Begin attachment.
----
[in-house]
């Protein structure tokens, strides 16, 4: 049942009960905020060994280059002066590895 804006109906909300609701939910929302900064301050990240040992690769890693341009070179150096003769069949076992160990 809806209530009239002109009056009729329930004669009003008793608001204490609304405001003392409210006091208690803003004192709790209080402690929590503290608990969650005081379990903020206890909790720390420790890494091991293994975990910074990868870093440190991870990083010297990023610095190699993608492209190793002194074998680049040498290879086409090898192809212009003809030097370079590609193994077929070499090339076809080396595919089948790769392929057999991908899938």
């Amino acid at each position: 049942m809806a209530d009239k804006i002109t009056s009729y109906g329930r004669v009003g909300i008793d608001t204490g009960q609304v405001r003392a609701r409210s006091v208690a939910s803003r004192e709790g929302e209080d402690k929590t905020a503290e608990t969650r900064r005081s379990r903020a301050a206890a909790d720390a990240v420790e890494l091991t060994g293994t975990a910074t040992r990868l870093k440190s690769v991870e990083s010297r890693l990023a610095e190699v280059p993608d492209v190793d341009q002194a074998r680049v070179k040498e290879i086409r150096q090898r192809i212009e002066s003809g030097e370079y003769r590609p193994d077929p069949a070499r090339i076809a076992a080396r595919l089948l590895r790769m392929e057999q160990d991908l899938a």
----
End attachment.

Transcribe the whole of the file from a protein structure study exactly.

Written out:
[in-house]
């Protein structure tokens, strides 16, 4: 049942009960905020060994280059002066590895 804006109906909300609701939910929302900064301050990240040992690769890693341009070179150096003769069949076992160990 809806209530009239002109009056009729329930004669009003008793608001204490609304405001003392409210006091208690803003004192709790209080402690929590503290608990969650005081379990903020206890909790720390420790890494091991293994975990910074990868870093440190991870990083010297990023610095190699993608492209190793002194074998680049040498290879086409090898192809212009003809030097370079590609193994077929070499090339076809080396595919089948790769392929057999991908899938």
């Amino acid at each position: 049942m809806a209530d009239k804006i002109t009056s009729y109906g329930r004669v009003g909300i008793d608001t204490g009960q609304v405001r003392a609701r409210s006091v208690a939910s803003r004192e709790g929302e209080d402690k929590t905020a503290e608990t969650r900064r005081s379990r903020a301050a206890a909790d720390a990240v420790e890494l091991t060994g293994t975990a910074t040992r990868l870093k440190s690769v991870e990083s010297r890693l990023a610095e190699v280059p993608d492209v190793d341009q002194a074998r680049v070179k040498e290879i086409r150096q090898r192809i212009e002066s003809g030097e370079y003769r590609p193994d077929p069949a070499r090339i076809a076992a080396r595919l089948l590895r790769m392929e057999q160990d991908l899938a």